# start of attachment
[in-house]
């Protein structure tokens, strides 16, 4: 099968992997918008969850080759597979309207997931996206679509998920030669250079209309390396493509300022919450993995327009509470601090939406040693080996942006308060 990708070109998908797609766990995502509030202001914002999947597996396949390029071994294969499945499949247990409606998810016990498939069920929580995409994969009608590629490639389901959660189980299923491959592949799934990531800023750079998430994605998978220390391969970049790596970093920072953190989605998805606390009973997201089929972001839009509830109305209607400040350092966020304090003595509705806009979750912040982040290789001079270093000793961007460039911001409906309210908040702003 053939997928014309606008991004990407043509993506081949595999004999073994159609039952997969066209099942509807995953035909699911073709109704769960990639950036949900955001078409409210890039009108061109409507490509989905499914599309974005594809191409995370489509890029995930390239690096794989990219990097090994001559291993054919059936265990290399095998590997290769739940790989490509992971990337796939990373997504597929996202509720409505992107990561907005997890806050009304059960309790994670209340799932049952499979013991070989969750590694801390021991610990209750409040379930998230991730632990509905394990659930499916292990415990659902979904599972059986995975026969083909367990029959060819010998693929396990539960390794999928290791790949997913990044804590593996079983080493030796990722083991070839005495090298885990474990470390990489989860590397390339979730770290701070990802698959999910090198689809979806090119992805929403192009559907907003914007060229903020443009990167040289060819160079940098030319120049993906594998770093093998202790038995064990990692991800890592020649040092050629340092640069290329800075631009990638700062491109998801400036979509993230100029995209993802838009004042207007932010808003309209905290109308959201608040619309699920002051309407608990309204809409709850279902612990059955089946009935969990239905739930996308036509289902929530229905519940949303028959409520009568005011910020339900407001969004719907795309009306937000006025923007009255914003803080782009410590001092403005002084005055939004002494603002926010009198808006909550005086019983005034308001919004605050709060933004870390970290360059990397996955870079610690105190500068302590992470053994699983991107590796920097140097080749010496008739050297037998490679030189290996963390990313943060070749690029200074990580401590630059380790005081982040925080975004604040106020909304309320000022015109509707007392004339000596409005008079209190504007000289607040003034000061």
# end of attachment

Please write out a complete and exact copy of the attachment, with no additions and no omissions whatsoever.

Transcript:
[in-house]
């Protein structure tokens, strides 16, 4: 099968992997918008969850080759597979309207997931996206679509998920030669250079209309390396493509300022919450993995327009509470601090939406040693080996942006308060 990708070109998908797609766990995502509030202001914002999947597996396949390029071994294969499945499949247990409606998810016990498939069920929580995409994969009608590629490639389901959660189980299923491959592949799934990531800023750079998430994605998978220390391969970049790596970093920072953190989605998805606390009973997201089929972001839009509830109305209607400040350092966020304090003595509705806009979750912040982040290789001079270093000793961007460039911001409906309210908040702003 053939997928014309606008991004990407043509993506081949595999004999073994159609039952997969066209099942509807995953035909699911073709109704769960990639950036949900955001078409409210890039009108061109409507490509989905499914599309974005594809191409995370489509890029995930390239690096794989990219990097090994001559291993054919059936265990290399095998590997290769739940790989490509992971990337796939990373997504597929996202509720409505992107990561907005997890806050009304059960309790994670209340799932049952499979013991070989969750590694801390021991610990209750409040379930998230991730632990509905394990659930499916292990415990659902979904599972059986995975026969083909367990029959060819010998693929396990539960390794999928290791790949997913990044804590593996079983080493030796990722083991070839005495090298885990474990470390990489989860590397390339979730770290701070990802698959999910090198689809979806090119992805929403192009559907907003914007060229903020443009990167040289060819160079940098030319120049993906594998770093093998202790038995064990990692991800890592020649040092050629340092640069290329800075631009990638700062491109998801400036979509993230100029995209993802838009004042207007932010808003309209905290109308959201608040619309699920002051309407608990309204809409709850279902612990059955089946009935969990239905739930996308036509289902929530229905519940949303028959409520009568005011910020339900407001969004719907795309009306937000006025923007009255914003803080782009410590001092403005002084005055939004002494603002926010009198808006909550005086019983005034308001919004605050709060933004870390970290360059990397996955870079610690105190500068302590992470053994699983991107590796920097140097080749010496008739050297037998490679030189290996963390990313943060070749690029200074990580401590630059380790005081982040925080975004604040106020909304309320000022015109509707007392004339000596409005008079209190504007000289607040003034000061």